The Paddington

It’s been a bad year to be a chicken. Not since the Middle Ages have so many of man’s second best friend been skewered, engulfed in flames, brined, dried, fried in hot oil and dredged in blindingly spicy concoctions involving paprika and cayenne. Can you smell the chooks sizzling Clarice? 

While we’re on the subject, I have to say that the hot birds at the Merivale Group’s new-look The Paddington haven’t been martyred in vain.

Chef Ben Greeno (ex-Momofuku Seibo) is young, but he has the gravitas and dignity of someone who believes in a quaint old-school idea: that you cook to give your diners pleasure not commands. There’s no ego agenda in offering you, as he does, a piece of lightly toasted sourdough swiped through the chicken juices that have pooled deliciously in the bottom of the huge multi-level Rotisol rotisserie in the open kitchen at The Paddington. He just knows you’ll love it. And he’s right. It’s awesome! There’s lamb and beef turning on those magic spits, too.

Justin Hemmes has brought Greeno in as part of an overall repositioning of The Paddington, which was once a blokey, grunty old Irish boozer. The new white glazed tiles, painted timber paneling, and dark timber furniture are a long way from the sticky carpets and Stygian gloom of the previous pub. Gone are the silver-tongued patrons with names like Declan glued to the plasma screens and hitting on the local girls.

Now it’s cool dudes called Rufus who collect vintage café racers, and a posse of dangerously beautiful women with fried vocals, wearing expensive-looking everything.

Apparently inspired by a traditional British butchery, the light-filled space is from the Akin Creative design team, stylist Amanda Talbot and Bettina Hemmes. They seem to have drawn the line at pork pie hats for the staff.

On Friday and Saturday nights the place is still as noisy as anywhere you’ve come to expect of a Hemmes venue.


Upstairs on the mezzanine level are more tables, some perched over the kitchen, and a private dining room for 15. Next to that, overlooking Oxford Street, is a cocktail bar in the capable hands of Sam Egerton and Toby Marshall from Palmer & Co. It’s a leather-lined inglenook with overtones of an English pub, complete with prints of English country scenes and prizewinning bulldogs.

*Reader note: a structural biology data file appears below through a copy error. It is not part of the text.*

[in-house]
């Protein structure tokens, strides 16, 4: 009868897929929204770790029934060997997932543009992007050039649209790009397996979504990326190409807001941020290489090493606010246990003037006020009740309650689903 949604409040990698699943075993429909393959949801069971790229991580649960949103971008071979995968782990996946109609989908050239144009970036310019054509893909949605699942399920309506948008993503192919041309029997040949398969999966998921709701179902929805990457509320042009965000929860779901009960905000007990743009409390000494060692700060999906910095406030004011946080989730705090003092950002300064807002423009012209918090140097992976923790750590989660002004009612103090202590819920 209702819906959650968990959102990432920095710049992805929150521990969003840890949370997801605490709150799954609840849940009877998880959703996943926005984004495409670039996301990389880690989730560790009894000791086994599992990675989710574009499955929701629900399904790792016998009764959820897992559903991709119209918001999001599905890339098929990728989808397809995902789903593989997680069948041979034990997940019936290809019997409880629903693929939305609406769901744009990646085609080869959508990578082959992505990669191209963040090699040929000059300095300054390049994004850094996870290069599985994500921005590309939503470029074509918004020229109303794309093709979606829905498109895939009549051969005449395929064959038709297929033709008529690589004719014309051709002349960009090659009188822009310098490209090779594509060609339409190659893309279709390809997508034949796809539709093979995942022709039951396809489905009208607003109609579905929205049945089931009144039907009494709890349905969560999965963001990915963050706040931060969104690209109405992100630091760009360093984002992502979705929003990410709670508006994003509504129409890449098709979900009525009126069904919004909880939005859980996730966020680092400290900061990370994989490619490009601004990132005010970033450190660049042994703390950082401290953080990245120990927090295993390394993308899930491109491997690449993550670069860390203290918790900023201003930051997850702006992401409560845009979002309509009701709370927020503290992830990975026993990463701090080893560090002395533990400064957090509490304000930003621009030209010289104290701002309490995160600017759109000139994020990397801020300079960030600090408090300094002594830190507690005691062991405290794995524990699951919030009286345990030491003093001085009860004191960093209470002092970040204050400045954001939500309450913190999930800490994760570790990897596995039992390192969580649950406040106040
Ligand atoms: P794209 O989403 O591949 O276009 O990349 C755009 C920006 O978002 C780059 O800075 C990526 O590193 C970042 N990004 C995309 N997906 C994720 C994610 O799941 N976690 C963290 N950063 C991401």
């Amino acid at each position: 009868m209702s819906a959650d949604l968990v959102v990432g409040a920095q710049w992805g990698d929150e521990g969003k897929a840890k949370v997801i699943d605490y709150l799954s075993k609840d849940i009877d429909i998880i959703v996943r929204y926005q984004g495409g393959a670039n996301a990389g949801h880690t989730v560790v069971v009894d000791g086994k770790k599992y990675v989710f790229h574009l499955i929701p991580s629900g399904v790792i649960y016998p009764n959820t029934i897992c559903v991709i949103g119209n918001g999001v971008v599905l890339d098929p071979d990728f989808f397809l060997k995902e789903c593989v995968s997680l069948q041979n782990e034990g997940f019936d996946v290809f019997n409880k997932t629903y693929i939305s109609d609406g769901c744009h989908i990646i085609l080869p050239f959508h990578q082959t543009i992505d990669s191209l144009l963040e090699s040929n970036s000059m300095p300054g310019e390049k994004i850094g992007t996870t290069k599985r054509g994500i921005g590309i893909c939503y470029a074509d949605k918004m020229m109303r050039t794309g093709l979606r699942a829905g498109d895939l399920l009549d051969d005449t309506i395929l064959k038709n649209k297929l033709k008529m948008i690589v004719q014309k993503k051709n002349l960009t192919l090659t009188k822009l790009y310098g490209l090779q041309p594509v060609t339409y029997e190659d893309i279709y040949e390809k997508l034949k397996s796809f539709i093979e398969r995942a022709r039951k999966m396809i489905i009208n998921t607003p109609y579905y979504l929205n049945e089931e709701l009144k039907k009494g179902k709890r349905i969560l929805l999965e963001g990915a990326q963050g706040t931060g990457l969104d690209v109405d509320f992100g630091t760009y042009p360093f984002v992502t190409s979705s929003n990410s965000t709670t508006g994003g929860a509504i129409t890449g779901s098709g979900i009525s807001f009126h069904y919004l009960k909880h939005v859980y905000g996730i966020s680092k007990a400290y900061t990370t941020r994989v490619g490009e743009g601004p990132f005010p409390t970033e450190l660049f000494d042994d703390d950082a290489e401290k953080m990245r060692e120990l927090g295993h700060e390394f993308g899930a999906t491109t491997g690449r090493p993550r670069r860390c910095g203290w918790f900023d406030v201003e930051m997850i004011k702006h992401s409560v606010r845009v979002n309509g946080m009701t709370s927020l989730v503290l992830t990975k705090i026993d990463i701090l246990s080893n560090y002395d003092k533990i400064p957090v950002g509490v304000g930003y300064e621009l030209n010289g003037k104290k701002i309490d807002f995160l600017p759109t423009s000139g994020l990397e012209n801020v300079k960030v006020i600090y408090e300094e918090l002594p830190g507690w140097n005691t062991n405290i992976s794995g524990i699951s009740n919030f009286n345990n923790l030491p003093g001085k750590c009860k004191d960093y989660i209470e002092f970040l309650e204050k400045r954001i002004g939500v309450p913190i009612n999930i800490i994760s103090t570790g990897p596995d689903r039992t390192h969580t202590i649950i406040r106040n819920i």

Tonight I’m in the cocktail bar waiting for a table downstairs to free up. I’ve requested a Blood and Sand, an old-school mixed drink named after a Rudolph Valentino matador film of the ‘20s. With that, some refreshing bar snacks: a creamy goat curd, vivid green herb oil and soft pita bread for trailing through it ($21); and a mezze-style skewer of chicken offal – hearts, livers and other bits with eggplant ($18). This one’s a delightful beak-to-tail opportunity, all moist and moreish, and it seems to say that at The Paddington nothing from the bird is discarded, except the feathers. Of course, some ninnies will be squeamish about this dish, but I hope it becomes a fixture.

Smoked trout on an English muffin with a runny duck egg ($18) cleaves to the UK gastro-pub mood, but the kitchen’s not mortgaged to any particular genre. There are tender pieces of squid with very good house-made XO sauce ($22) and soothing crabmeat mayonnaise on toast, scattered with zippy herbs ($23).

For the main act, I’m moving downstairs to a table in front of the open kitchen. Here it’s obvious that those super-duper extraction fans rob you of a pleasure known to all village folk in France: the irresistible fragrance of roasting chicken. Oh well.

So what’s the chicken all about? You can have half a chook with fries and a green salad ($28) but that would be a meaningless sacrifice for all chook-lovers. The whole critter, with fries and a green salad ($38), a side of rotisserie carrots ($10 AND the sourdough soaked in chicken juices – ask nicely) is the Tour De Chook challenge. “OMG” a girl called Tabitha mouths at her girlfriends at the table next to me, as she bites into the crisp juice-soaked toast.

My bird is cooked moistly and then jointed nicely. It suffers, however, more than a little, from being under-seasoned. Chicken and salt are the Kim and Kanye of cooking. They’re inseparable, so why deny them?

But flaws can be fixed and I’m not about to gainsay the positive shake-up The Paddington has been given by the Merivale Group. The floor staff under manager Carissa Teeling is the A-Team, for the time being. And it’s still a place where you can nurse an honest pint and enjoy cheese, oatcakes and chutney. On the other hand, if you feel so inclined, that could easily be a glass of 2014 Breton Beaujolais-Villages Marylou ($15) and a king trout with asparagus mushrooms and spinach ($37)

Just don’t hog the chicken juice toast, please.

The Paddington

Address: 384 Oxford St, Paddington

Phone: (02) 9240 3000


Open: Sun-Thurs 12pm-12am; Fri 12pm-3am

Price: Bar food $6 – $23; Rotisserie $28 – $39

Rating: 13.5 /20

How good was the food? 3 /5

What was the service like? 4/5

Did the atmosphere work? 3/5

Is there an X Factor about this place? 3.5/5

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